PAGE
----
Wednesday, April 10, 2013

The Guns of Lexington

I've been watching a lecture video series by Dr J Rufus Fears on YouTube. It is called "The Story of Freedom". I have been learning so much and wanted to record some of that on my blog both for my own review and perhaps others would enjoy my insight, links, or even the original video.

The first video is titled "The Guns of Lexington" and covers some of the early events in the Revolutionary War. From my notes and put in my own words...
On April 19th, 1775, the British elite were stationed in Boston. A rebellion was starting and Governor Sir Thomas Gage was under orders to put down the rebellion. He was given a two-part mission: to arrest John Hancock and Samuel Adams (in Lexington) and to capture some of the weapons the colonists were stockpiling.
Marching under Sir Francis Smith, about 700 Red Coats sat out in the middle of the night on a 20 mile march. There were two locations where they knew weapons were being stored - Wooster and Concord. If they were going to go to Wooster, they would travel the entire way by land. But, if they were going to Concord, they would launch boats and travel part of the way by sea. Thus, the famous saying "One if by land; two if by sea." And, they went by sea... towards Concord.
Now, these colonsits were British subjects! But, cannons were weapons of mass destruction and there was no need to be in possession of them... except for war! As the Red Coats approached, they expected to see dark, sleeping villages. Instead, they were greeted in Lexington by 77 colonists who had been warned (becaues of spies like Paul Revere and Samuel Adams) that "the British are coming!" This was at about 4:30 in the morning, and as the 700 British soldiers faced the 77 colonists, a colonist leader (Parker) said "Stand your ground! Don't fight unless fired upon! But, if they want to have a war, let it begin here." Then, someone, no one knows who or on which side, fired "the shot heard round the world."
Eight colonists, British subjects, were killed! The Red Coats headed down the road towards Concord. Now, they needed to find cannons to justify the spilling of British blood! While they leave 98 British to dismantle the Old North Bridge, the rest march into Concord and search for weapons. But, they've been removed and so they can't find any!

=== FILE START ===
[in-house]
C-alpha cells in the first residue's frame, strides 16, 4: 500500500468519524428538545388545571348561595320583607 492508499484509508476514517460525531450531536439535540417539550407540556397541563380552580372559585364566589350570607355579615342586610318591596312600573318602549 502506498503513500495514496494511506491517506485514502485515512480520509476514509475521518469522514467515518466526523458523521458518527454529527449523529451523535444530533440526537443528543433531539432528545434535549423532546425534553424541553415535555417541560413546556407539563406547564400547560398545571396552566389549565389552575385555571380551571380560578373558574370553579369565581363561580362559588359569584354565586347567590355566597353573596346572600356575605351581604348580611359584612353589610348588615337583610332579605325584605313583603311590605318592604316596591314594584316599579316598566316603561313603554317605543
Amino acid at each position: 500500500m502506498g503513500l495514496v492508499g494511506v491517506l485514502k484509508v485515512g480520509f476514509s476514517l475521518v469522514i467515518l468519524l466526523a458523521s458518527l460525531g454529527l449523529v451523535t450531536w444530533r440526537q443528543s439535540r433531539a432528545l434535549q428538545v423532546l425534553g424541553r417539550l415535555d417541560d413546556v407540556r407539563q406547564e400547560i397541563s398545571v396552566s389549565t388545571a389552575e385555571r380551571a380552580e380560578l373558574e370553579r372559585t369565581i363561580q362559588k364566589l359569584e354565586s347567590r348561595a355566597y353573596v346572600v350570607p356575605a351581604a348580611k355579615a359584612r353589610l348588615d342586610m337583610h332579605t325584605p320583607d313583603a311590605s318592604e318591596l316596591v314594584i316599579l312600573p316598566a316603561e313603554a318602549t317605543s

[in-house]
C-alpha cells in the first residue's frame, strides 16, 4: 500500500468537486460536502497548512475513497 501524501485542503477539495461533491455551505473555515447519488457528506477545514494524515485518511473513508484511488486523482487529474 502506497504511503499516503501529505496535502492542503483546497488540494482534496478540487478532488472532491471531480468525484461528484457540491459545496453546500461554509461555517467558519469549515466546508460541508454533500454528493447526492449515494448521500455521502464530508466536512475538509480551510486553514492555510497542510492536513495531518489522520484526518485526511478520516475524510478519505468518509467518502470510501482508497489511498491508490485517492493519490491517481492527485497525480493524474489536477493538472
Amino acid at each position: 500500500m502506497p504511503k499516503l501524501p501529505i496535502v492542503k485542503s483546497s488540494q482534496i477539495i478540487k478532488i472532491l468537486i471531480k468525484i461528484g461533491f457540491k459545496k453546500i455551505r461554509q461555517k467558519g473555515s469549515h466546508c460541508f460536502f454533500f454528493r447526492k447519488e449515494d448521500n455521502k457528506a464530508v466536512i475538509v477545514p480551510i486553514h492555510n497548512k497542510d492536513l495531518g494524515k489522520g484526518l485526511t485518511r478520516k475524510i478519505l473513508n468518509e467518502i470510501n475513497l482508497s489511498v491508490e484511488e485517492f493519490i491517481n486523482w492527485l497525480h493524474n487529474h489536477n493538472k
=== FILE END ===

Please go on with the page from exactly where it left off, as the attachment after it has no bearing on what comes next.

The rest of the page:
By noon, hundreds of minutemen from nearby towns arrive. They start shooting at and killing the British soldiers who begin a retreat to Boston. Even though the Red Coats receive backups near Lexington, the colonists continue to follow them all the way to Boston... shooting and killing... They are now a force about 16,000 colonists strong.
When the Red Coats reach Boston, the minutemen surround them and put them under siege. A British General, William Howe, decides he needs to get some cannons on top of some of the hills in Boston so he can fire down on the colonists surrounding the city. But, during the night, the colonists take Bunker Hill and Breeds Hill.

File:The death of general warren at the battle of bunker hill.jpg
The Death of General Warren at the Battle of Bunker's Hill, June 17,1775 by John Trumbull at Boston Museum of Fine Arts(from Wikipedia)
Twenty two hundred Red Coats march up the hill in rows of three. Knowing the colonists weapons will shoot farther than the Red Coats, Prescott (a colonist) says "Don't fire until you see the whites of their eyes!" The British in their formations are heavily attacked. They make several charges and eventually take off their heavy red coats. They have some cannons, but they have the wrong sized cannonballs! Eventually, though, the colonists run out of ammunition. Half of the British soldiers are dead or wounded.
Meanwhile, the Continental Congress is meeting in Philadelphia. They have decided that they are at war and need troops and a leader. On July 1, 1775, General George Washington takes command of the troops under an elm tree in Cambridge, Massachusetts. Now, the colonists are at war with the British.
Other resources:
  • A poem by Emerson (1803-1882) coins the phrase "the shot heard round the world" and is sung at the Concord Monument on July 4, 1837
  • "America: The Story of US" has a 12 minute clip about Lexington & Concord
  • Liberty's Kids has an episode called "The Shot Heard Round the World"
  • Johnny Tremain, both the book (which I haven't read) and the movie (which I watched last week on Amazon Instant Video) are about these events & more
  • Visit the Paul Revere Heritage site to read Longfellow's "Midnight Ride" poem and learn about some of the myths from this poem


KW said...

Very interesting post. I didn't know that the two if by sea statement comes from the Revolutionary War.

Homeschool on the Croft said...

The read-aloud we've just finished was the story of the Minuteboys stationed right where these events took place. Our wee guy LOVED it!

(I kept trying to remind him where his loyalties out to lie, but he was having none of it ;) )

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